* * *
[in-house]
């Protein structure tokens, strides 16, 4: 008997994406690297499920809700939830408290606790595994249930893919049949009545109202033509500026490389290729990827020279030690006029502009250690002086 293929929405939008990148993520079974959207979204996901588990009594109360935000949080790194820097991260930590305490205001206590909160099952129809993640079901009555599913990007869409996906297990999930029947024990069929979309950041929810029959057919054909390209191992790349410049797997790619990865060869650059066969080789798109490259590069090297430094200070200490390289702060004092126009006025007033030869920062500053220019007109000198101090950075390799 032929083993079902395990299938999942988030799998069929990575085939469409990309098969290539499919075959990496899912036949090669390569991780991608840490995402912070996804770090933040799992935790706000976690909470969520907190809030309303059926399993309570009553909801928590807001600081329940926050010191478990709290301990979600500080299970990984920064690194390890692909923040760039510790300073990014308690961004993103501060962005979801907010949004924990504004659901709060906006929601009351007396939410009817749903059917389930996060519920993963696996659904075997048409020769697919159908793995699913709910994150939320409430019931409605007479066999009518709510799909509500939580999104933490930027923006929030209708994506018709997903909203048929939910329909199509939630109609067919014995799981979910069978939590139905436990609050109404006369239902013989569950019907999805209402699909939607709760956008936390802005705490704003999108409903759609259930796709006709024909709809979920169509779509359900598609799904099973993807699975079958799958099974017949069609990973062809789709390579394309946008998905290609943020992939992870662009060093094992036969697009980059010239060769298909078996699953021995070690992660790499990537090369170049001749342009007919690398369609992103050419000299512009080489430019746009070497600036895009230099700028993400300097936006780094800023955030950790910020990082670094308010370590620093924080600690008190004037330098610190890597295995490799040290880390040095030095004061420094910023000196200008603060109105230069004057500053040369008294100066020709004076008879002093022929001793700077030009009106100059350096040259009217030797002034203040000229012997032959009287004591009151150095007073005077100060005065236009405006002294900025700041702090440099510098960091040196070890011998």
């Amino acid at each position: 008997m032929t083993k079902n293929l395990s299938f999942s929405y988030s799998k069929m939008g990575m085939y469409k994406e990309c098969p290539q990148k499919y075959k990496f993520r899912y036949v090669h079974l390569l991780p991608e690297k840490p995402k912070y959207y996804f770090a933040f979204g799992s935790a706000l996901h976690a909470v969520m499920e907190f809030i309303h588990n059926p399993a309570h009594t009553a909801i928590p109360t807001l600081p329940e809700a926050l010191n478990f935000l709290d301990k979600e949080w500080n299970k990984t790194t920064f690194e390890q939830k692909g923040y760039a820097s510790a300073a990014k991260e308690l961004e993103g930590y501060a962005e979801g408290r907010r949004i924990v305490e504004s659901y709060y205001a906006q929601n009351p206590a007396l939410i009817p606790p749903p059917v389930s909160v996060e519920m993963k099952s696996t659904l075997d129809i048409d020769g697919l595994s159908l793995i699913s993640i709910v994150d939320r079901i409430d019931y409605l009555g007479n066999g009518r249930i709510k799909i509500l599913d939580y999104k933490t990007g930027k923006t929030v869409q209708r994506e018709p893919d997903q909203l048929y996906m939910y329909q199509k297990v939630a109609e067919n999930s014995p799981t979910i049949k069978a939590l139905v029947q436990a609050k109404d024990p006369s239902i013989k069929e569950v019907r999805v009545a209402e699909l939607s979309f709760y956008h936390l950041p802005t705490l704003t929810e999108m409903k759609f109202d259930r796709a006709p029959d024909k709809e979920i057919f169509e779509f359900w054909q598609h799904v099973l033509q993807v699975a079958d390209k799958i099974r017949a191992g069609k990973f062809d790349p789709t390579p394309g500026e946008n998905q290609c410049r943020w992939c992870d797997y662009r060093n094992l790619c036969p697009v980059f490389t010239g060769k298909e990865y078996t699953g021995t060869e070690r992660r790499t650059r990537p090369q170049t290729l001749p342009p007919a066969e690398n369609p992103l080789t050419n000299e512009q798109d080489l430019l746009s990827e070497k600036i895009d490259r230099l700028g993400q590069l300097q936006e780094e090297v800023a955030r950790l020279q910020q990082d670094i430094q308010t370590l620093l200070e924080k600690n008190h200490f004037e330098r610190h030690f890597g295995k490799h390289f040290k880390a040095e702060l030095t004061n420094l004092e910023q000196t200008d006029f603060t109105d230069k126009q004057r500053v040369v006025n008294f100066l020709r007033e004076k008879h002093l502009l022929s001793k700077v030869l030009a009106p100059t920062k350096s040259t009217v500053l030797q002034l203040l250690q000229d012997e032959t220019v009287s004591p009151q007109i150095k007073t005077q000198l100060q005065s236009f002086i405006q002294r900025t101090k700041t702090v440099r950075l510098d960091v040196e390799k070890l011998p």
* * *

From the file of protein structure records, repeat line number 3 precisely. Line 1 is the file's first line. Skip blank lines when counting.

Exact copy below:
């Amino acid at each position: 008997m032929t083993k079902n293929l395990s299938f999942s929405y988030s799998k069929m939008g990575m085939y469409k994406e990309c098969p290539q990148k499919y075959k990496f993520r899912y036949v090669h079974l390569l991780p991608e690297k840490p995402k912070y959207y996804f770090a933040f979204g799992s935790a706000l996901h976690a909470v969520m499920e907190f809030i309303h588990n059926p399993a309570h009594t009553a909801i928590p109360t807001l600081p329940e809700a926050l010191n478990f935000l709290d301990k979600e949080w500080n299970k990984t790194t920064f690194e390890q939830k692909g923040y760039a820097s510790a300073a990014k991260e308690l961004e993103g930590y501060a962005e979801g408290r907010r949004i924990v305490e504004s659901y709060y205001a906006q929601n009351p206590a007396l939410i009817p606790p749903p059917v389930s909160v996060e519920m993963k099952s696996t659904l075997d129809i048409d020769g697919l595994s159908l793995i699913s993640i709910v994150d939320r079901i409430d019931y409605l009555g007479n066999g009518r249930i709510k799909i509500l599913d939580y999104k933490t990007g930027k923006t929030v869409q209708r994506e018709p893919d997903q909203l048929y996906m939910y329909q199509k297990v939630a109609e067919n999930s014995p799981t979910i049949k069978a939590l139905v029947q436990a609050k109404d024990p006369s239902i013989k069929e569950v019907r999805v009545a209402e699909l939607s979309f709760y956008h936390l950041p802005t705490l704003t929810e999108m409903k759609f109202d259930r796709a006709p029959d024909k709809e979920i057919f169509e779509f359900w054909q598609h799904v099973l033509q993807v699975a079958d390209k799958i099974r017949a191992g069609k990973f062809d790349p789709t390579p394309g500026e946008n998905q290609c410049r943020w992939c992870d797997y662009r060093n094992l790619c036969p697009v980059f490389t010239g060769k298909e990865y078996t699953g021995t060869e070690r992660r790499t650059r990537p090369q170049t290729l001749p342009p007919a066969e690398n369609p992103l080789t050419n000299e512009q798109d080489l430019l746009s990827e070497k600036i895009d490259r230099l700028g993400q590069l300097q936006e780094e090297v800023a955030r950790l020279q910020q990082d670094i430094q308010t370590l620093l200070e924080k600690n008190h200490f004037e330098r610190h030690f890597g295995k490799h390289f040290k880390a040095e702060l030095t004061n420094l004092e910023q000196t200008d006029f603060t109105d230069k126009q004057r500053v040369v006025n008294f100066l020709r007033e004076k008879h002093l502009l022929s001793k700077v030869l030009a009106p100059t920062k350096s040259t009217v500053l030797q002034l203040l250690q000229d012997e032959t220019v009287s004591p009151q007109i150095k007073t005077q000198l100060q005065s236009f002086i405006q002294r900025t101090k700041t702090v440099r950075l510098d960091v040196e390799k070890l011998p």